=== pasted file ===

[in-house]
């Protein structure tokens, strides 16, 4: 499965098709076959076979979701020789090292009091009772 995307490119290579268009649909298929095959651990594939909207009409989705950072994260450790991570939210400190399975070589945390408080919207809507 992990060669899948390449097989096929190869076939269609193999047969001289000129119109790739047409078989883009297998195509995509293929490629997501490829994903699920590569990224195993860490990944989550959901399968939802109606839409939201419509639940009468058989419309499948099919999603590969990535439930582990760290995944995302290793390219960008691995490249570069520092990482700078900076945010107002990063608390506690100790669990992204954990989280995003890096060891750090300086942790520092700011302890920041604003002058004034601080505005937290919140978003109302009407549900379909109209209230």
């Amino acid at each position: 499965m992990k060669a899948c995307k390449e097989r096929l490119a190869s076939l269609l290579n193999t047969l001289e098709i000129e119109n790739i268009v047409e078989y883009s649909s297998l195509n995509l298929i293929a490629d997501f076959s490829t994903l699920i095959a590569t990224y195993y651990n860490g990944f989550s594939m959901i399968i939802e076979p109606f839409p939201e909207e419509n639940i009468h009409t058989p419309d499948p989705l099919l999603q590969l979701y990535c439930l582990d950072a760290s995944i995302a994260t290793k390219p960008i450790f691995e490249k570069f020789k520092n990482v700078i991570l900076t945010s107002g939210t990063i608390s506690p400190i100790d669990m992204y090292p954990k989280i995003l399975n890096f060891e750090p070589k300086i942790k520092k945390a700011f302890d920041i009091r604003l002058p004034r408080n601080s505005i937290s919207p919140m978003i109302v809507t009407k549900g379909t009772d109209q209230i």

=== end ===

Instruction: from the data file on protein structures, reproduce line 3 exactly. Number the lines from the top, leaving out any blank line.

């Amino acid at each position: 499965m992990k060669a899948c995307k390449e097989r096929l490119a190869s076939l269609l290579n193999t047969l001289e098709i000129e119109n790739i268009v047409e078989y883009s649909s297998l195509n995509l298929i293929a490629d997501f076959s490829t994903l699920i095959a590569t990224y195993y651990n860490g990944f989550s594939m959901i399968i939802e076979p109606f839409p939201e909207e419509n639940i009468h009409t058989p419309d499948p989705l099919l999603q590969l979701y990535c439930l582990d950072a760290s995944i995302a994260t290793k390219p960008i450790f691995e490249k570069f020789k520092n990482v700078i991570l900076t945010s107002g939210t990063i608390s506690p400190i100790d669990m992204y090292p954990k989280i995003l399975n890096f060891e750090p070589k300086i942790k520092k945390a700011f302890d920041i009091r604003l002058p004034r408080n601080s505005i937290s919207p919140m978003i109302v809507t009407k549900g379909t009772d109209q209230i």